In all populous places a free public library is a very great boon, and I am quite sure that where a great number of students and educated natives of India have not got the means of providing themselves with the books that one needed for their study, in their business, a want of this kind is very deeply felt. I trust that this want will be supplied by the free public library of the building of which I am now going to lay the foundation stone.
These are the words said by Lord Robert Bourke Connemara, the Governor of Madras (between 1886 and 1890) after whom the famous Connemara Public Library was christened, while laying its foundation stone on March 22, 1890.
One of the landmark locations of 381-year-old Chennai, the library synonymous with the intellectual identity of the city, turned 125 this December 5.
True to what Lord Connemara said, the library since its inception has indeed proved a boon for the general public, while also paving the way for more public libraries in the state.
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Despite struggling with vacant posts and reduced funds, the library continues to almost 45 per cent of the library services in Chennai. The city has nearly 150 branches of the library and Connemara’s membership stands more or less equal to the total membership of all the libraries put together. It has also more than 6 lakh individual titles.
The library, its rise to popularity and subsequent decline, have had an impact on the birth, growth and downfall of public libraries in the state.
From department to directorate
Avudaiappan Natarajan, a former director of the library says the 19th century edifice, designed by Henry Irwin in the Indo-Saracenic style of architecture was constructed at a budget of ₹5 lakh over a span of six years. The library, officially opened in December 5, 1896 was named in memory of Lord Connemara.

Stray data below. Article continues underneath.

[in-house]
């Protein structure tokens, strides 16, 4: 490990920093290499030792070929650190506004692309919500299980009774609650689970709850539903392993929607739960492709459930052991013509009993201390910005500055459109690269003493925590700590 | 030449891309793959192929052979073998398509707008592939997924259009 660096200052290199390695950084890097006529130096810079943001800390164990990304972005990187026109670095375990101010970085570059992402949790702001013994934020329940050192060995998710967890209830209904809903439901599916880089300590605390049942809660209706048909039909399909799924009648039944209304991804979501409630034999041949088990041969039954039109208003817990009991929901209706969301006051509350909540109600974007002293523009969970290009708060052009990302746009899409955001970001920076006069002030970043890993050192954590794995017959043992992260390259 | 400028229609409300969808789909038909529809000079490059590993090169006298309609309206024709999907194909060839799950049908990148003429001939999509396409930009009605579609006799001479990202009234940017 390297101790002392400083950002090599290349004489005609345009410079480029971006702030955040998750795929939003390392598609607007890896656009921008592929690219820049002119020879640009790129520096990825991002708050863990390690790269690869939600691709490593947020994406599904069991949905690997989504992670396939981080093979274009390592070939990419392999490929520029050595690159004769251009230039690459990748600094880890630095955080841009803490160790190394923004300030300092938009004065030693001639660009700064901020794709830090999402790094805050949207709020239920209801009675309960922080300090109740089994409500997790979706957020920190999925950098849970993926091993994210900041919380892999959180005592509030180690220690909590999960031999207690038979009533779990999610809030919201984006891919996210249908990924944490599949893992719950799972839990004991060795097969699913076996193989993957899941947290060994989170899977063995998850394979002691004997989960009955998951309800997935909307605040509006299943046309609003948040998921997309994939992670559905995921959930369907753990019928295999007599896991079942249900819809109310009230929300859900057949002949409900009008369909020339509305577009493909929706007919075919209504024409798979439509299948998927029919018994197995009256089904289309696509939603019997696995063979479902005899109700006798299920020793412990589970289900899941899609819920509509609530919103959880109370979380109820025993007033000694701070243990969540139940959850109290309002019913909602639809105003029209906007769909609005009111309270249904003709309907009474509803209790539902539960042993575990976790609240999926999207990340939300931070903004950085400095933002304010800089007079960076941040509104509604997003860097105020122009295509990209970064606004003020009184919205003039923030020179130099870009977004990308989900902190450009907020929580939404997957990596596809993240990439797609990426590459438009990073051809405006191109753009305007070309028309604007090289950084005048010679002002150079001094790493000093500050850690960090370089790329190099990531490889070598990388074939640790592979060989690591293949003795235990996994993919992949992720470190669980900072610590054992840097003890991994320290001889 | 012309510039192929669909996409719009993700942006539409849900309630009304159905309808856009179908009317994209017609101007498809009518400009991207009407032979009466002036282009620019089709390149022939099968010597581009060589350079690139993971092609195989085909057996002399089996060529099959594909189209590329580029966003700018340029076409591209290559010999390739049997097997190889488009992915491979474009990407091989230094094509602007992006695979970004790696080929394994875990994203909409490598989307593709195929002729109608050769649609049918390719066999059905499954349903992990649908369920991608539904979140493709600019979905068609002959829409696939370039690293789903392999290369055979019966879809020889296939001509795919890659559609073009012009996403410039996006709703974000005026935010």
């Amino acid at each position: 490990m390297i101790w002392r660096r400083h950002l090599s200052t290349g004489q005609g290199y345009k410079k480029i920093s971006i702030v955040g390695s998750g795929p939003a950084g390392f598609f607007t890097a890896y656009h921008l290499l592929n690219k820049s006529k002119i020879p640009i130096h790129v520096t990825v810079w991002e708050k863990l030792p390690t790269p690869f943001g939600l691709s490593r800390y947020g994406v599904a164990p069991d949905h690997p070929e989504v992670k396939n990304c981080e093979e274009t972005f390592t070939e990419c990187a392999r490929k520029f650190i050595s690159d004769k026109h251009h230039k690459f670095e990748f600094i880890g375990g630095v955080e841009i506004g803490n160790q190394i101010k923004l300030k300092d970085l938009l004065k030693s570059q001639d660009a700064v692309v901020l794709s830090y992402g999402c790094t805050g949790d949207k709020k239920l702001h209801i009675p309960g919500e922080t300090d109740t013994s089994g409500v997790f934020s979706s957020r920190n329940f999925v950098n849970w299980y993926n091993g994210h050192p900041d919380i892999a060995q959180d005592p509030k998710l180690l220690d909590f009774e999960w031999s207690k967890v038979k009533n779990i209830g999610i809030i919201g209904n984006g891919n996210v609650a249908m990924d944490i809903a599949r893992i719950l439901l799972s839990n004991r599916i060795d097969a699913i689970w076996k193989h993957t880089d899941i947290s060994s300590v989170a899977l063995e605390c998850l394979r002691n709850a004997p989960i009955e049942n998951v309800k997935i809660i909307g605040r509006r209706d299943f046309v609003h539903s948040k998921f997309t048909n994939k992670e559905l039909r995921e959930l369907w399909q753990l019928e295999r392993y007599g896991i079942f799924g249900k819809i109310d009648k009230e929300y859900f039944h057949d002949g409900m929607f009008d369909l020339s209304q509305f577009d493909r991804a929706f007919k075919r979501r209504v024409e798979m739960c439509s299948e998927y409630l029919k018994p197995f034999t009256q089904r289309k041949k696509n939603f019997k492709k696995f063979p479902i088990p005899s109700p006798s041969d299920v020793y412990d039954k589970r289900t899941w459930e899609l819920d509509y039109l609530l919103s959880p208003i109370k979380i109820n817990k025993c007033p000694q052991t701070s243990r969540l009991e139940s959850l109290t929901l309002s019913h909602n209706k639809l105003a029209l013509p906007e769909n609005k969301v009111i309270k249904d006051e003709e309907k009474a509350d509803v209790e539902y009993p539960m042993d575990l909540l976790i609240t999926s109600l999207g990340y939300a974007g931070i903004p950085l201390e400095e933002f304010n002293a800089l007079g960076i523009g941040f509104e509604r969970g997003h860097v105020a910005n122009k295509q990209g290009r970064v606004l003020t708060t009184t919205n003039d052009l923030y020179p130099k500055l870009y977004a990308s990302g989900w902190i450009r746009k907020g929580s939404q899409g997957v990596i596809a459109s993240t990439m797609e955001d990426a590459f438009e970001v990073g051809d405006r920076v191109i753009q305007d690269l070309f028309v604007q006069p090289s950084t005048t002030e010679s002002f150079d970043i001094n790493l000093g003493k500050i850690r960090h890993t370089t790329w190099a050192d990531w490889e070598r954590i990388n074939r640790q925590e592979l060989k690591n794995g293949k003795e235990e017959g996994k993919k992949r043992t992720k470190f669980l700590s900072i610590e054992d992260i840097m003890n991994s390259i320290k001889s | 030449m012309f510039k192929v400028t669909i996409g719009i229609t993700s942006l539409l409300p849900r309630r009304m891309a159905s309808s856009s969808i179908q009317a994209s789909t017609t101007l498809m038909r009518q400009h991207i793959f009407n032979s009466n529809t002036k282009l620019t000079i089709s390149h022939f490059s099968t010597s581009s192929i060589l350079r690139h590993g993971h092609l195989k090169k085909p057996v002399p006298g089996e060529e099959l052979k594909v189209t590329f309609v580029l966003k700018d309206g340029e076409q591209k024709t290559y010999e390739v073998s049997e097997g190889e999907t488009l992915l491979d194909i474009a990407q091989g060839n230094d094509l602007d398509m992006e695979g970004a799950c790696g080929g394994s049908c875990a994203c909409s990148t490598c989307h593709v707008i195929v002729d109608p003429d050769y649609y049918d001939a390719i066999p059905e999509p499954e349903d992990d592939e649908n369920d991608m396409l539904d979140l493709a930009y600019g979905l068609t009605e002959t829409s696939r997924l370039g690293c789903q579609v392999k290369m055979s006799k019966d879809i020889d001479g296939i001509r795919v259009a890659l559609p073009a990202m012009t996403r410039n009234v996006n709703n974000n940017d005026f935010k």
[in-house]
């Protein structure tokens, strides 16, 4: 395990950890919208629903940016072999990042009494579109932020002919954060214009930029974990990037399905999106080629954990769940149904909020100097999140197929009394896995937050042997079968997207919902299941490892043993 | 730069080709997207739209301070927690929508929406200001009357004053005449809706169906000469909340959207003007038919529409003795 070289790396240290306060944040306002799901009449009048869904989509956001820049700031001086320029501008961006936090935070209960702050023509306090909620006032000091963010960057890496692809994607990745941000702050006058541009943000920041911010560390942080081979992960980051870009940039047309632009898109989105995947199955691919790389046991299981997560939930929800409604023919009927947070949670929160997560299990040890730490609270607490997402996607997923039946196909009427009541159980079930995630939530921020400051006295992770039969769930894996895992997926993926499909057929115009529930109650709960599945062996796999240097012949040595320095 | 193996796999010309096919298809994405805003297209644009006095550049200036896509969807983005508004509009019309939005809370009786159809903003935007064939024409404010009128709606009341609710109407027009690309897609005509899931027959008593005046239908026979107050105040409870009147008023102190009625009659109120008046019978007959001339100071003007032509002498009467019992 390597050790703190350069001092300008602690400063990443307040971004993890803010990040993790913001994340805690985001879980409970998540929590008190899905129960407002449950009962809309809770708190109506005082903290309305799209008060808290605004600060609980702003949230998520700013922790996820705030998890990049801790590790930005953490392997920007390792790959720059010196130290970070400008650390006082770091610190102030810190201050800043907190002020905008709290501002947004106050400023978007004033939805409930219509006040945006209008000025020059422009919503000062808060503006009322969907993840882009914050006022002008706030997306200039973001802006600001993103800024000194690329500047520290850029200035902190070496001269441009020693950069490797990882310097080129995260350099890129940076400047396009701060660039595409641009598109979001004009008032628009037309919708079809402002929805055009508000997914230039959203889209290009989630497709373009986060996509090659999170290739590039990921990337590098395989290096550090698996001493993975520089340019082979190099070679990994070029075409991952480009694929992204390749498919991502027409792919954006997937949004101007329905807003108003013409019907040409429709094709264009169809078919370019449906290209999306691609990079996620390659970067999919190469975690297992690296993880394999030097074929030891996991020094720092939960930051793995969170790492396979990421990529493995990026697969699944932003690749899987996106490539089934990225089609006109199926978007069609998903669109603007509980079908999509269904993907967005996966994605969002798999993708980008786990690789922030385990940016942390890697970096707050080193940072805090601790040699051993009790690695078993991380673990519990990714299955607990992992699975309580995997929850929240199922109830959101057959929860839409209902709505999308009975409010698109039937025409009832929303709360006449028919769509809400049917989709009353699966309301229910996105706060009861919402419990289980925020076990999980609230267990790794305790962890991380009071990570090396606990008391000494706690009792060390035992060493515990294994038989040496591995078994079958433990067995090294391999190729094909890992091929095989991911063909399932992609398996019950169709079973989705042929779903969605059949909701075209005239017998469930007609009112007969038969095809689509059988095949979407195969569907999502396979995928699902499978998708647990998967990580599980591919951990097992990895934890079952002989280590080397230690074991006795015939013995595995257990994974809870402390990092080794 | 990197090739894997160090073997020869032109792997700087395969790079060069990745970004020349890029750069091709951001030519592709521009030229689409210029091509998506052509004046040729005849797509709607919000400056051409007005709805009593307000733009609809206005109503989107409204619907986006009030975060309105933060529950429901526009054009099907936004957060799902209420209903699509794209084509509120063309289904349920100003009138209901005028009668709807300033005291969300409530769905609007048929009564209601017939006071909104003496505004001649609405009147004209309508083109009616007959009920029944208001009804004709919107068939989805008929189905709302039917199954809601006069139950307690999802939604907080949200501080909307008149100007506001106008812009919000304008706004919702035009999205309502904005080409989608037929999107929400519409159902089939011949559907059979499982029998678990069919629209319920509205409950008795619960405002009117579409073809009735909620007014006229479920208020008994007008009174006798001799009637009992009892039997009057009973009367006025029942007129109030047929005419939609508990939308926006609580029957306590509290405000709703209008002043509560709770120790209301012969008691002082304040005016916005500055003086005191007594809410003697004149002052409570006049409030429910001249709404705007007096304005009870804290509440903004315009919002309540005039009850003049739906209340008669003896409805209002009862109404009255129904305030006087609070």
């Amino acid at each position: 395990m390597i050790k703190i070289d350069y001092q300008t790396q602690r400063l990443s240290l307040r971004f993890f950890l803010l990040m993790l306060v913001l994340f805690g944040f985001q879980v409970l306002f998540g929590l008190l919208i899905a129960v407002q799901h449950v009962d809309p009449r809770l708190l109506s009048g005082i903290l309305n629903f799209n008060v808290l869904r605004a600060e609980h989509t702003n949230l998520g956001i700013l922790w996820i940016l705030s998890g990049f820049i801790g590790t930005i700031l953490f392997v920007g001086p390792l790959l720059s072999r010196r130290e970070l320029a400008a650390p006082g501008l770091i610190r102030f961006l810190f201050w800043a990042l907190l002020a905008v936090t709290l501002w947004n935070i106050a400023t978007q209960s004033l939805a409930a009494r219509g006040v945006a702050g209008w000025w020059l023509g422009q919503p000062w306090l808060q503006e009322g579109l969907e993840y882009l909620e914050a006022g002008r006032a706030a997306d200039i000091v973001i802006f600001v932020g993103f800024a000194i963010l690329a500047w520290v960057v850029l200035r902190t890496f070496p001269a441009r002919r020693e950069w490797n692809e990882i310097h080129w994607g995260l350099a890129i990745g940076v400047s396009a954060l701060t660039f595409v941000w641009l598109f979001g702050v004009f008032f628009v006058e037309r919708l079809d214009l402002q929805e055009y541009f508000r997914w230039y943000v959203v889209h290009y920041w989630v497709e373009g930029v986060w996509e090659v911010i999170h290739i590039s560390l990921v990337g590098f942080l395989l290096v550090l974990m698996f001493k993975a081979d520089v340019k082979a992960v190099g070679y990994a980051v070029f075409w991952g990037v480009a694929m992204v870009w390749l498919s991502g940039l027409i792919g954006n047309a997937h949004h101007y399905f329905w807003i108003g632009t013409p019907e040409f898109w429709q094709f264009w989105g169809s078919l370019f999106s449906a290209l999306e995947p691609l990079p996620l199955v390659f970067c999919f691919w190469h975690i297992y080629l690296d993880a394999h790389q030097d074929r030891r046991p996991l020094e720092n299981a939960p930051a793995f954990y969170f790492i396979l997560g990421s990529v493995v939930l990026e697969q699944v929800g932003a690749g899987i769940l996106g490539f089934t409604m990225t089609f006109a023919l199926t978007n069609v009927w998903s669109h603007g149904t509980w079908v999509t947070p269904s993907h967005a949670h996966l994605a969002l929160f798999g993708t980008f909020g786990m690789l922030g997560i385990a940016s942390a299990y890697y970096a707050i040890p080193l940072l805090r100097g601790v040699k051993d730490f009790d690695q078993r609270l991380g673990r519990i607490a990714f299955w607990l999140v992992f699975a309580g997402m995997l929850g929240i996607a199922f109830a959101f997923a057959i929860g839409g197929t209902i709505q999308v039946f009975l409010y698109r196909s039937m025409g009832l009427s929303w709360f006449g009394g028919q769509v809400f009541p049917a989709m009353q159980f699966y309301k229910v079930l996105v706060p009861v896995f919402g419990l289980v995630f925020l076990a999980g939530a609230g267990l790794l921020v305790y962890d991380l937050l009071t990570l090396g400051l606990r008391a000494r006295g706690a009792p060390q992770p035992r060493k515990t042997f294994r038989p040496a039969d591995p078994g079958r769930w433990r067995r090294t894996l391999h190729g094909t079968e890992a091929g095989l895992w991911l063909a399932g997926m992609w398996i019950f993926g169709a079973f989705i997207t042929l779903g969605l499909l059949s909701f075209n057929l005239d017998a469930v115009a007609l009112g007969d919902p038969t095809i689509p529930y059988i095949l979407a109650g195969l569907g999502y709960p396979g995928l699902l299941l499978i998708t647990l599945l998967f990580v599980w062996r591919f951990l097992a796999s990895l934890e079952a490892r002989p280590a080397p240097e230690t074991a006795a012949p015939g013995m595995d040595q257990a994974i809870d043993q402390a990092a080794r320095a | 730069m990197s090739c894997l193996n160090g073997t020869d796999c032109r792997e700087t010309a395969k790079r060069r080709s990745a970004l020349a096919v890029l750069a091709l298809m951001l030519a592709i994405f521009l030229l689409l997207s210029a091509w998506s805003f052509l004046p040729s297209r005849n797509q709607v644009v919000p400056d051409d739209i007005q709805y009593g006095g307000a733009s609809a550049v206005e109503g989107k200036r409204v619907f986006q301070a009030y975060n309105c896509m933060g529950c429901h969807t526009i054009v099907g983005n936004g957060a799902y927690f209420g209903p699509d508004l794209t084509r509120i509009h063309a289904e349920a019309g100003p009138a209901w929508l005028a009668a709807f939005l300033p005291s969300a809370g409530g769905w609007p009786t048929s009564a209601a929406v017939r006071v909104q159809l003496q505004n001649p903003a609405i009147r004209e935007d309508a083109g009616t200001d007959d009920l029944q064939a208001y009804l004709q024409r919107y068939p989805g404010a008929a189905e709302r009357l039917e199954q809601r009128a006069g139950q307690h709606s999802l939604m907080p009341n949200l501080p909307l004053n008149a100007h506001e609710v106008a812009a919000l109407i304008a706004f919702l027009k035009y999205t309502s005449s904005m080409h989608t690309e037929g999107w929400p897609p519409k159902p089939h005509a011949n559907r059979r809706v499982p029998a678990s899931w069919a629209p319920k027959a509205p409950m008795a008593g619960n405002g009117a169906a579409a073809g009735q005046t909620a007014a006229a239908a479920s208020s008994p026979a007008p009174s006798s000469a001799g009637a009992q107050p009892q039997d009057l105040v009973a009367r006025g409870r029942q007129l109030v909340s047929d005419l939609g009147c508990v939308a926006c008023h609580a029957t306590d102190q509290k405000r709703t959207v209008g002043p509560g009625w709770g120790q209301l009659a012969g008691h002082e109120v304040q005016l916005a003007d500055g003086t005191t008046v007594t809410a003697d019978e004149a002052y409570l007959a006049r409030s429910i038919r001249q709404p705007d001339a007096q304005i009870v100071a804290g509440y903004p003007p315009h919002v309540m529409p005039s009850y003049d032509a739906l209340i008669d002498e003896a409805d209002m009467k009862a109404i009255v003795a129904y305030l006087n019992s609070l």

Natarajan divides the evolution of the library into three periods – from 1896 to 1929, from 1930 to 1948 and from 1948 to the present day.
“The library was part of the Madras Museum till 1929 whose British curators doubled up as librarians,” said Natarajan.
Edgar Thurston, the then Superintendent of the museum and author of ‘Castes and Tribes of South India’ served as the first librarian of Connemara.
The library got its first Indian librarian – R Janardhanam – in 1929. Until then, the books were not on display and were kept in closed cupboards. Those desiring to access these books were required to name the title and the librarian would get it for them. It was during Janardhanam’s period that the books began to be kept in open racks and readers were allowed to browse through them.